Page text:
Starting a new job can be stressful under normal circumstances, but starting a new job during a global pandemic, when all interactions with managers and teammates take place online, is a uniquely challenging situation.
Just ask Marta Rodriguez, who started her job as a social media manager at Adria Solutions in June 2020. It took her longer to learn about the company, the business culture, and the industry she’d moved into than it would have if she’d been surrounded by her colleagues, Rodriguez said.
She’s not alone. While uncounted businesses around the world have shed jobs in the past year, organizations made up of traditionally office-based workers have continued to hire where budgets have allowed. Those companies have had to figure out how to provision their new hires with computing equipment, train them in new technologies and work processes, and make them feel like part of the team, all without in-person contact.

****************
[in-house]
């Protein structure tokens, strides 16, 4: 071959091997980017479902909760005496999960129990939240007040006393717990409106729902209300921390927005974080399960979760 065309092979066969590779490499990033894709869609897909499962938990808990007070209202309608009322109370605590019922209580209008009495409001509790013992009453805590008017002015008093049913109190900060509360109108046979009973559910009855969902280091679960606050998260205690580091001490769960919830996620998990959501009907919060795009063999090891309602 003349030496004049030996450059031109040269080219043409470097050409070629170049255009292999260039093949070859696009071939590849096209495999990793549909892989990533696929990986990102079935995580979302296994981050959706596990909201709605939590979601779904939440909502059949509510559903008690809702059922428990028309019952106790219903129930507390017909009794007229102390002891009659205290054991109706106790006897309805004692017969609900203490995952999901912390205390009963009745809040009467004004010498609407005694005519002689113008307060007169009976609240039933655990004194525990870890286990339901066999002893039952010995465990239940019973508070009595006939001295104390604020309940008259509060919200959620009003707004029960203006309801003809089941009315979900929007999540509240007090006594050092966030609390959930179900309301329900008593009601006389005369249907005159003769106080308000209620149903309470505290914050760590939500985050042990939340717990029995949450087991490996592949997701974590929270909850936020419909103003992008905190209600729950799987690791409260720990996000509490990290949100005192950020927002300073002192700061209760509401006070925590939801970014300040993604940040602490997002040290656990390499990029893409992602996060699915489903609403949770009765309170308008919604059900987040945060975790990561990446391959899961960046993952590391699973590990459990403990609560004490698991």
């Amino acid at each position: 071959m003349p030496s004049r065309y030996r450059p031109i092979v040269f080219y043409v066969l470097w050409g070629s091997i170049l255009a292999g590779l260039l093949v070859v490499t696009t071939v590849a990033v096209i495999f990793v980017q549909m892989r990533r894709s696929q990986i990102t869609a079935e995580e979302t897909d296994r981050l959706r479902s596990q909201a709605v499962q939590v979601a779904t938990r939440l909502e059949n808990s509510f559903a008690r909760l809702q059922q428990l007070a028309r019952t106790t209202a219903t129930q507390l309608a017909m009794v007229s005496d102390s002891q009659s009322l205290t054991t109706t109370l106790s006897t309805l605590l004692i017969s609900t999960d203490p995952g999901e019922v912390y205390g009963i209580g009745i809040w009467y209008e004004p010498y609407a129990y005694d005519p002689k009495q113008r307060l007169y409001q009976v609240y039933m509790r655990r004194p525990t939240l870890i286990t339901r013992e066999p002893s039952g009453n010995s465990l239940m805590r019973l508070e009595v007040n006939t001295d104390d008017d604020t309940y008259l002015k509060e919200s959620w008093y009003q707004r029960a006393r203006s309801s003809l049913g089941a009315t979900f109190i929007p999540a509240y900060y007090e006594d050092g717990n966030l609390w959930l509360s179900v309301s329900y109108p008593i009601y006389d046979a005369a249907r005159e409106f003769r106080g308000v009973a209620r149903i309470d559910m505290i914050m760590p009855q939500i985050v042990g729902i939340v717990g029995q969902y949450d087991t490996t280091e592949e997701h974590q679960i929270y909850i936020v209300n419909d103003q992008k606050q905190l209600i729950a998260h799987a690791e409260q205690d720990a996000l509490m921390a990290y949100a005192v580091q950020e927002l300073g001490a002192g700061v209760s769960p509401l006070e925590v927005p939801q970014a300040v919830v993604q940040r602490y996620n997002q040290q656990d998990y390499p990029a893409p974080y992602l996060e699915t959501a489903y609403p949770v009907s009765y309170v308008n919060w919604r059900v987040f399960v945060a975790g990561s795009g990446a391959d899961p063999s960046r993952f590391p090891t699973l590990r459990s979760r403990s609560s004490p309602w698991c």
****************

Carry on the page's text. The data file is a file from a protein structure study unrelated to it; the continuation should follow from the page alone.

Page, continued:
Some companies had a head start, having begun upgrading and enhancing their onboarding processes in 2019, said Jason Cerrato, senior research director at Gartner. But most organizations weren’t ready to onboard individuals who were recruited entirely virtually to start a job in a remote setting when that role had not previously been remote.
“[New employees] were joining teams they may not have had the chance to meet in person or joining companies they may have never visited on-site,” he said.